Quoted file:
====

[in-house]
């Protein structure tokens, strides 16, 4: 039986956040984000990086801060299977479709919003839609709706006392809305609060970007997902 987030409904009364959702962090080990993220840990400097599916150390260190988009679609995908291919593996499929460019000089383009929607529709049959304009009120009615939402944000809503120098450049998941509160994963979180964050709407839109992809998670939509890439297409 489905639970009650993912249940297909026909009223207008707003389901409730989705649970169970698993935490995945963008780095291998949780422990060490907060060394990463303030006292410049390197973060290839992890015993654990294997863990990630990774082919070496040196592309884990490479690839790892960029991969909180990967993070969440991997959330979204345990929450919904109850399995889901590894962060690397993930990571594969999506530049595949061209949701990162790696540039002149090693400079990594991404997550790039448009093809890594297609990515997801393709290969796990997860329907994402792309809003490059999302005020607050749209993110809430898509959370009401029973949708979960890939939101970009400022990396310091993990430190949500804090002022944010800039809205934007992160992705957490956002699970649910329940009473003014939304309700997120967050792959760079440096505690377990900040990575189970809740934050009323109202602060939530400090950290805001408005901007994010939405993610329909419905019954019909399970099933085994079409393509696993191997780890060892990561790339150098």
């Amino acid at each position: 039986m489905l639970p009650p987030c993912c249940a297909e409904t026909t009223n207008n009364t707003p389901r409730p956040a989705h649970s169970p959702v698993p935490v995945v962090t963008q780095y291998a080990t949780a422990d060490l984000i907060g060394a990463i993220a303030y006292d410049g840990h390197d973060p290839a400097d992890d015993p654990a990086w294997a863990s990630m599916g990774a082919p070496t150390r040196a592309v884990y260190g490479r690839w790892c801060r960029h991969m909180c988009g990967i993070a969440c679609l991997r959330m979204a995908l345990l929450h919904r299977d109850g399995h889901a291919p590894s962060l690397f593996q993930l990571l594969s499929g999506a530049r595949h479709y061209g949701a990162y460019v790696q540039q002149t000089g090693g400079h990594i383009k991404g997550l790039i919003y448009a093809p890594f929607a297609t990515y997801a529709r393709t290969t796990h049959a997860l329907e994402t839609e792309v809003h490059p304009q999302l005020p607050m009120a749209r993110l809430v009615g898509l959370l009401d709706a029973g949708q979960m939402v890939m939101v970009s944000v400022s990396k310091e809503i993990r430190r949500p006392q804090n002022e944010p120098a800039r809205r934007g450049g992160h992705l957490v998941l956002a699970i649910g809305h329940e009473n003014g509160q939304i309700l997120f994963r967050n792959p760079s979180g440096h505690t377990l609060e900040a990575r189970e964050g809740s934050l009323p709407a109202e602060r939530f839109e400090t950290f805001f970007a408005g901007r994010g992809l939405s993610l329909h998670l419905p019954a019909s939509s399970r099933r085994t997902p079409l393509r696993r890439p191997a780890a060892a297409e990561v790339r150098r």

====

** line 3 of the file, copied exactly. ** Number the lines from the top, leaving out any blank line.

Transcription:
């Amino acid at each position: 039986m489905l639970p009650p987030c993912c249940a297909e409904t026909t009223n207008n009364t707003p389901r409730p956040a989705h649970s169970p959702v698993p935490v995945v962090t963008q780095y291998a080990t949780a422990d060490l984000i907060g060394a990463i993220a303030y006292d410049g840990h390197d973060p290839a400097d992890d015993p654990a990086w294997a863990s990630m599916g990774a082919p070496t150390r040196a592309v884990y260190g490479r690839w790892c801060r960029h991969m909180c988009g990967i993070a969440c679609l991997r959330m979204a995908l345990l929450h919904r299977d109850g399995h889901a291919p590894s962060l690397f593996q993930l990571l594969s499929g999506a530049r595949h479709y061209g949701a990162y460019v790696q540039q002149t000089g090693g400079h990594i383009k991404g997550l790039i919003y448009a093809p890594f929607a297609t990515y997801a529709r393709t290969t796990h049959a997860l329907e994402t839609e792309v809003h490059p304009q999302l005020p607050m009120a749209r993110l809430v009615g898509l959370l009401d709706a029973g949708q979960m939402v890939m939101v970009s944000v400022s990396k310091e809503i993990r430190r949500p006392q804090n002022e944010p120098a800039r809205r934007g450049g992160h992705l957490v998941l956002a699970i649910g809305h329940e009473n003014g509160q939304i309700l997120f994963r967050n792959p760079s979180g440096h505690t377990l609060e900040a990575r189970e964050g809740s934050l009323p709407a109202e602060r939530f839109e400090t950290f805001f970007a408005g901007r994010g992809l939405s993610l329909h998670l419905p019954a019909s939509s399970r099933r085994t997902p079409l393509r696993r890439p191997a780890a060892a297409e990561v790339r150098r």